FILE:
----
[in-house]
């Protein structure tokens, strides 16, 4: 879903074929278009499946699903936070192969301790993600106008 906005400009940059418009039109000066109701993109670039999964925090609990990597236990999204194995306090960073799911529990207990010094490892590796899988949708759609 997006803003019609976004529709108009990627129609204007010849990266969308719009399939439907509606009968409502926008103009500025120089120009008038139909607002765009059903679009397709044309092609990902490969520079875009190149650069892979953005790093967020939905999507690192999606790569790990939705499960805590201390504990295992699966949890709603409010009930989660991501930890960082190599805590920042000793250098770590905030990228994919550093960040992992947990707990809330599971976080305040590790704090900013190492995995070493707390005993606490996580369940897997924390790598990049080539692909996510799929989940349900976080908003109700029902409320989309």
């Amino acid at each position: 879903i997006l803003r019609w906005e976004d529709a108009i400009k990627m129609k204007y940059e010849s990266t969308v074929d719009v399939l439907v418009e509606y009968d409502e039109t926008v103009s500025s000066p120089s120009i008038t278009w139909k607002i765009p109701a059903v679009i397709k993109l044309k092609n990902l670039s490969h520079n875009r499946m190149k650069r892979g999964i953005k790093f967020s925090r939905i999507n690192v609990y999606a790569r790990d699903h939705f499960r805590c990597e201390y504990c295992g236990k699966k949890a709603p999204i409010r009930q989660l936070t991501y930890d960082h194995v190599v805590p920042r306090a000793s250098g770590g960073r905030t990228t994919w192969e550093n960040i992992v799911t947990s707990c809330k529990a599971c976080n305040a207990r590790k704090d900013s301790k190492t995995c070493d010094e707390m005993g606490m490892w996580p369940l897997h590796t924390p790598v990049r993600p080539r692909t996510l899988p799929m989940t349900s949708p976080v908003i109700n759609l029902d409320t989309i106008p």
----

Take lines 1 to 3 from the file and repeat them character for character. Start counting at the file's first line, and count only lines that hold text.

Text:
[in-house]
């Protein structure tokens, strides 16, 4: 879903074929278009499946699903936070192969301790993600106008 906005400009940059418009039109000066109701993109670039999964925090609990990597236990999204194995306090960073799911529990207990010094490892590796899988949708759609 997006803003019609976004529709108009990627129609204007010849990266969308719009399939439907509606009968409502926008103009500025120089120009008038139909607002765009059903679009397709044309092609990902490969520079875009190149650069892979953005790093967020939905999507690192999606790569790990939705499960805590201390504990295992699966949890709603409010009930989660991501930890960082190599805590920042000793250098770590905030990228994919550093960040992992947990707990809330599971976080305040590790704090900013190492995995070493707390005993606490996580369940897997924390790598990049080539692909996510799929989940349900976080908003109700029902409320989309």
């Amino acid at each position: 879903i997006l803003r019609w906005e976004d529709a108009i400009k990627m129609k204007y940059e010849s990266t969308v074929d719009v399939l439907v418009e509606y009968d409502e039109t926008v103009s500025s000066p120089s120009i008038t278009w139909k607002i765009p109701a059903v679009i397709k993109l044309k092609n990902l670039s490969h520079n875009r499946m190149k650069r892979g999964i953005k790093f967020s925090r939905i999507n690192v609990y999606a790569r790990d699903h939705f499960r805590c990597e201390y504990c295992g236990k699966k949890a709603p999204i409010r009930q989660l936070t991501y930890d960082h194995v190599v805590p920042r306090a000793s250098g770590g960073r905030t990228t994919w192969e550093n960040i992992v799911t947990s707990c809330k529990a599971c976080n305040a207990r590790k704090d900013s301790k190492t995995c070493d010094e707390m005993g606490m490892w996580p369940l897997h590796t924390p790598v990049r993600p080539r692909t996510l899988p799929m989940t349900s949708p976080v908003i109700n759609l029902d409320t989309i106008p």